The number of knee replacement surgeries surged to 600,000 in 2012 from 250,000 just 15 years ago, but not all of those patients regained their mobility and a pain-free life. An increasing number of younger people are opting for the surgery, according to the American Academy of Orthopaedic Surgeons. The number of knee replacements in people between 45 and 64 rose by 205 percent between 2000 and 2012; among people 65 and older, the number increased only 95 percent, The New York Times (The Times) reported. More Knee Replacement Surgery does not Offer all Patients Relief from Pain and Disability

Johnson & Johnson Admits to Improperly Marketing Prescription Drugs for Unapproved Purposes

Johnson & Johnson (J&J) and the company’s subsidiaries will pay more than $2.2 billion to resolve criminal and civil liability related to allegations that the drug maker promoted the prescription drugs Risperdal, Invega and Natrecor for unapproved uses, and provided kickbacks to physicians and the nation’s largest long-term care pharmacy provider.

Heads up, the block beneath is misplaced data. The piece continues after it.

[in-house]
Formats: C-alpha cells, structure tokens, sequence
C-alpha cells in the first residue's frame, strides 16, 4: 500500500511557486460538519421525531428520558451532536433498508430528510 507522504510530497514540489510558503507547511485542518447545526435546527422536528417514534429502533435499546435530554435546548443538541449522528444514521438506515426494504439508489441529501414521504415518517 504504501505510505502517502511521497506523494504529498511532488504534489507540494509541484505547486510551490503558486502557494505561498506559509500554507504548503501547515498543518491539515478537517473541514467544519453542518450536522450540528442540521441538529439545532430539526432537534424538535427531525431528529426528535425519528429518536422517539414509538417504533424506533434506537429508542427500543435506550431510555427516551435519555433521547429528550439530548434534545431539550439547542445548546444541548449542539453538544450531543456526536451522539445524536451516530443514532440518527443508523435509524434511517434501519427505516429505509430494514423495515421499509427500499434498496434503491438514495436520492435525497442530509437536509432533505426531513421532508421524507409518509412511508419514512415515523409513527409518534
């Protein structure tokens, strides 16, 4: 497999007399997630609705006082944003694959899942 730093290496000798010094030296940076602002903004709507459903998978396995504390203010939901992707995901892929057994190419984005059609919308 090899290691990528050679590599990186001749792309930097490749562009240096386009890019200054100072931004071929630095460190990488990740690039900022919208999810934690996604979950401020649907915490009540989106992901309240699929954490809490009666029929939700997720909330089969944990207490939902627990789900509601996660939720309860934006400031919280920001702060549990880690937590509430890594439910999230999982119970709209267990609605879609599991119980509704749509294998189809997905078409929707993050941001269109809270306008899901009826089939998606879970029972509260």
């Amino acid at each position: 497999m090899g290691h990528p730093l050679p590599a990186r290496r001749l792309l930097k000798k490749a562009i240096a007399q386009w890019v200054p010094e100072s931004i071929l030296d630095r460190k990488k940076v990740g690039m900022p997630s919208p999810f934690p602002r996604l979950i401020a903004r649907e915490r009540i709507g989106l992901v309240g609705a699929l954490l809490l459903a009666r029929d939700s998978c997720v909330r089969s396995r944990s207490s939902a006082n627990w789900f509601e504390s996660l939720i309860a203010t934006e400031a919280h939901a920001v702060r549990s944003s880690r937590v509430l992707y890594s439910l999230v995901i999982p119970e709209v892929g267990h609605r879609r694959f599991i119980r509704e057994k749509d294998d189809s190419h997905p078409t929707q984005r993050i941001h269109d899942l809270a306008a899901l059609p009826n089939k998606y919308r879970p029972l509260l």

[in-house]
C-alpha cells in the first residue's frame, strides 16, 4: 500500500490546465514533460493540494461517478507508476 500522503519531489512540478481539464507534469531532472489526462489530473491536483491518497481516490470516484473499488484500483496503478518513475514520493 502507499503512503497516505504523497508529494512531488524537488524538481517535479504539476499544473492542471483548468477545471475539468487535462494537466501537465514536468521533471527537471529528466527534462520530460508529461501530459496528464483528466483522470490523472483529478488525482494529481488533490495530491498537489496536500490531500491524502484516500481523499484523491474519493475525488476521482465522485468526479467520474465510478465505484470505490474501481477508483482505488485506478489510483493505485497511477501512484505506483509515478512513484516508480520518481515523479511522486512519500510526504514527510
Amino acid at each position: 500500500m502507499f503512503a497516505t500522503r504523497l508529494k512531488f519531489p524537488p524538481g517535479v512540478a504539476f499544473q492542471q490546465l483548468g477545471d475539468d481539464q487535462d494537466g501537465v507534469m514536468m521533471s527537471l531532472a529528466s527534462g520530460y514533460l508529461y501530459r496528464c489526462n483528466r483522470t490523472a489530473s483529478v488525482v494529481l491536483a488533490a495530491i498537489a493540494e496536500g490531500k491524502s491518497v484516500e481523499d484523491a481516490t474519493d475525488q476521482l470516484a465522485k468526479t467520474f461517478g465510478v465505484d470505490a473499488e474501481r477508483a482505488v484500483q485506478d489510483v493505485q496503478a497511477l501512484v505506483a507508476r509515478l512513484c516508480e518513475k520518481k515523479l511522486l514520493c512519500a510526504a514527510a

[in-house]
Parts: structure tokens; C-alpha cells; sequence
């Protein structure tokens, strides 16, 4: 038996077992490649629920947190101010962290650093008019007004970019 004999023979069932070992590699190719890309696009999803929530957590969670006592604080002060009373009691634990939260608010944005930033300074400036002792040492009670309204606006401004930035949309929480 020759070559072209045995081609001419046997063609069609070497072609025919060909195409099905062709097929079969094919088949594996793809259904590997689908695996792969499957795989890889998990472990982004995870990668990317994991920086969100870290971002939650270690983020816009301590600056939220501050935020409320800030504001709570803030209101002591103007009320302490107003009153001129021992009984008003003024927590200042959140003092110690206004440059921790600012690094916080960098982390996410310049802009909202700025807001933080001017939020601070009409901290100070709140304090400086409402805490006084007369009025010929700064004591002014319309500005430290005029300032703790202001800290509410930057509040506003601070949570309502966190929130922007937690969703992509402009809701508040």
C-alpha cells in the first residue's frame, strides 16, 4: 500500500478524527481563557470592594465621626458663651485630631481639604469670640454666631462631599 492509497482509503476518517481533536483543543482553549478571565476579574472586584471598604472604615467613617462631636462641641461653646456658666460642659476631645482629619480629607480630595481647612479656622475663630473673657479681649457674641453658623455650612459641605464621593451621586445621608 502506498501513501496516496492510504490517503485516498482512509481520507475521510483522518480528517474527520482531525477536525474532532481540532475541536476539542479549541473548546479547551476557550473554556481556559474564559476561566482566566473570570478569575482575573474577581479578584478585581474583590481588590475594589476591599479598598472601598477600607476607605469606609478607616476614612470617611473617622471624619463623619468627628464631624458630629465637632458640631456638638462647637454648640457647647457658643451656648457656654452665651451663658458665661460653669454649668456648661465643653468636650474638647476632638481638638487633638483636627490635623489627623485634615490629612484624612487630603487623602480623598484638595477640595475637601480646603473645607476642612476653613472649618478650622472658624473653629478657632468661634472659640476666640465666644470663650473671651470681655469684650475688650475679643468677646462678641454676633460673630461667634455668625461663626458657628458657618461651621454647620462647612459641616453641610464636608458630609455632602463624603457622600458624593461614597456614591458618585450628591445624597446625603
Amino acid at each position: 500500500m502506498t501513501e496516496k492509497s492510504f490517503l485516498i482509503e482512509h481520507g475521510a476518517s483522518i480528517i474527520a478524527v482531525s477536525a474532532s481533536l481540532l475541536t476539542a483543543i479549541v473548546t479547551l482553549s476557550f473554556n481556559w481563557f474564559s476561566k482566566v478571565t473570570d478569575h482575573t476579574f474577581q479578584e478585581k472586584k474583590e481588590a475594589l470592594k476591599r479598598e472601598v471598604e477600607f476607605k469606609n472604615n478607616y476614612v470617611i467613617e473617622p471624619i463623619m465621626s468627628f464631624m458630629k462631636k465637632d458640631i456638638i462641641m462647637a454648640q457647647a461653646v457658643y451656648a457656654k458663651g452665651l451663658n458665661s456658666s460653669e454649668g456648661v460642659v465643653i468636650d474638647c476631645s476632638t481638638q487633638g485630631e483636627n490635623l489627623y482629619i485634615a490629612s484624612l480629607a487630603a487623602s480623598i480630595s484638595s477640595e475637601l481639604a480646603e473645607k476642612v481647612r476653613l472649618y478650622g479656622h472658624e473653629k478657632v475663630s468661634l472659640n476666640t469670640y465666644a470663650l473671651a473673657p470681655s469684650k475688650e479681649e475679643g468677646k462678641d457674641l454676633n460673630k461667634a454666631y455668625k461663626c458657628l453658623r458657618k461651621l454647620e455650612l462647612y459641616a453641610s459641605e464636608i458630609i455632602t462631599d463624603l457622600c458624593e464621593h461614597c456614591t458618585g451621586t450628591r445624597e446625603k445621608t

U.S. Attorney General Eric Holder announced the deal on November 4. Holder said J&J improperly marketed Risperdal for treatment of psychotic symptoms in elderly, non-schizophrenic patients. The drug is approved by the U.S. Food and Drug Administration (FDA) only for individuals with schizophrenia. The attorney general also accused J&J of improperly marketing Risperdal and Invega for treatment of dementia. As a result, insurance companies paid for claims they should not have been paying for, according to CNN.com. More Johnson & Johnson Admits to Improperly Marketing Prescription Drugs for Unapproved Purposes